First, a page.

My heart continues to mourn the death of 16-year-old Gynnya McMillen who died while in Kentucky’s Lincoln Village Juvenile Detention Center. My prayers continue to go out to Gynnya’s family.

Gynnya was a resident of Louisville’s Maryhurst child-welfare facility. I have a painting in my living room by a resident of Maryhurst and cannot imagine turning my back on young people when they need us the most.

As it should, the Juvenile Justice Department is holding several Lincoln Village staff accountable for falsifying documents and exerting violence and verbal abuse toward youth in the center. However, firing staff is not enough to combat the systemic violence, neglect and ineptness in the Kentucky Juvenile Justice Department. As the mom of a 15-year-old daughter and a former board member of Restorative Justice Louisville, I am compelled to continue to advocate for Kentucky juvenile justice reform and gain answers for Gynnya’s family and community that loves her.

Senator Westerfield filed a bipartisan, racial disparity bill during the 2016 Kentucky General Assembly that would provide for the collection of data necessary to evaluate whether our detention centers and juvenile justice system is aiding our children or harming them. Under this bill, data would expose negligent and abusive centers like Lincoln Village and potentially protect future children from being exposed to violent and inept care.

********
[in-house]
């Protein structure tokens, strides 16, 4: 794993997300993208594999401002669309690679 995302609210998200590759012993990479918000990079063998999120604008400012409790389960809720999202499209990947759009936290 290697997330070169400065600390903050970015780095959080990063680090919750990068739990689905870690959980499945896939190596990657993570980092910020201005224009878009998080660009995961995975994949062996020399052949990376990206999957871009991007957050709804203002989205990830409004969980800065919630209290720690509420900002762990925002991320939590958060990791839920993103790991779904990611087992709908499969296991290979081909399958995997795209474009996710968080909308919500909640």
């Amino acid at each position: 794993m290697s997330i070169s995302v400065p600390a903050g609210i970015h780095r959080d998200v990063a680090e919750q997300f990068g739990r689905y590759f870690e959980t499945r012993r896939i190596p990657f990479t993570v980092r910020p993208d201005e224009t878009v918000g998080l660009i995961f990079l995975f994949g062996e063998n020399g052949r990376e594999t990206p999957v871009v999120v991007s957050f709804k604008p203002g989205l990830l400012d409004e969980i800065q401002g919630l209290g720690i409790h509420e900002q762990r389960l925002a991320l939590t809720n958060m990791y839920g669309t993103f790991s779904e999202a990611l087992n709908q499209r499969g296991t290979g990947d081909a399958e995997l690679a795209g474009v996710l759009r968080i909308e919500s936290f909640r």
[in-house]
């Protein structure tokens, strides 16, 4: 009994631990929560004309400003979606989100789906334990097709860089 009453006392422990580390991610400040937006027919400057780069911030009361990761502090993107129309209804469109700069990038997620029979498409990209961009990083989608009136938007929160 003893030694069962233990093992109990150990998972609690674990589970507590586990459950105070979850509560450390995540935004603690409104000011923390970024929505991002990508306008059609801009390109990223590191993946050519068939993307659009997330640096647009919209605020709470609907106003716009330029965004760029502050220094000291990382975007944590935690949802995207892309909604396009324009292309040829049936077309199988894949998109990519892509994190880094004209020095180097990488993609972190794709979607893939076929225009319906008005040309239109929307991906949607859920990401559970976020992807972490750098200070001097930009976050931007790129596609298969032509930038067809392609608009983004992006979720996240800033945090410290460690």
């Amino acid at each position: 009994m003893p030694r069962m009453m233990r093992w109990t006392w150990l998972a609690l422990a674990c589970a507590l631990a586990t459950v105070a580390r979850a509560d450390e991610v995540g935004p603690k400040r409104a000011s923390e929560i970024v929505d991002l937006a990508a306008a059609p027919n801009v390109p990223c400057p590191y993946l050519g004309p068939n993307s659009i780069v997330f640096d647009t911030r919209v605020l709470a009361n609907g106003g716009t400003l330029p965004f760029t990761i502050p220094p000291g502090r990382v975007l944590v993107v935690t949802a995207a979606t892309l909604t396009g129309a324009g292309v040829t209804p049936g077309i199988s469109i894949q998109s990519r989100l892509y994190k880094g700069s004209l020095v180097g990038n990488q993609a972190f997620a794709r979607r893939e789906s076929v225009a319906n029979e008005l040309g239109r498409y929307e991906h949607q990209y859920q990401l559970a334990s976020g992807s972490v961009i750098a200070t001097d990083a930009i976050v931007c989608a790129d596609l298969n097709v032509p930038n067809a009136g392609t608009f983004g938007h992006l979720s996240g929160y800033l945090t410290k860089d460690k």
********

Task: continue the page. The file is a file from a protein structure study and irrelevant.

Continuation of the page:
As your State Representative, I will work across the aisle support legislation like Senate Bill 270. We need a plan that works to address the disproportionate discipline rates of Black and Latino students that feeds the school-to-prison pipeline. We need to implement restorative practices that focus on healing and repairing the harm caused by a juvenile so that young people learn how to be responsible and make restitution. Instead of spending $72,000 per year to incarcerate a young person – and only $7,000 per year to educate our youth – we should invest in positive behavior changes, prevention of offenses, and focus on the economic and social issues that are at the root of what some young people are experiencing.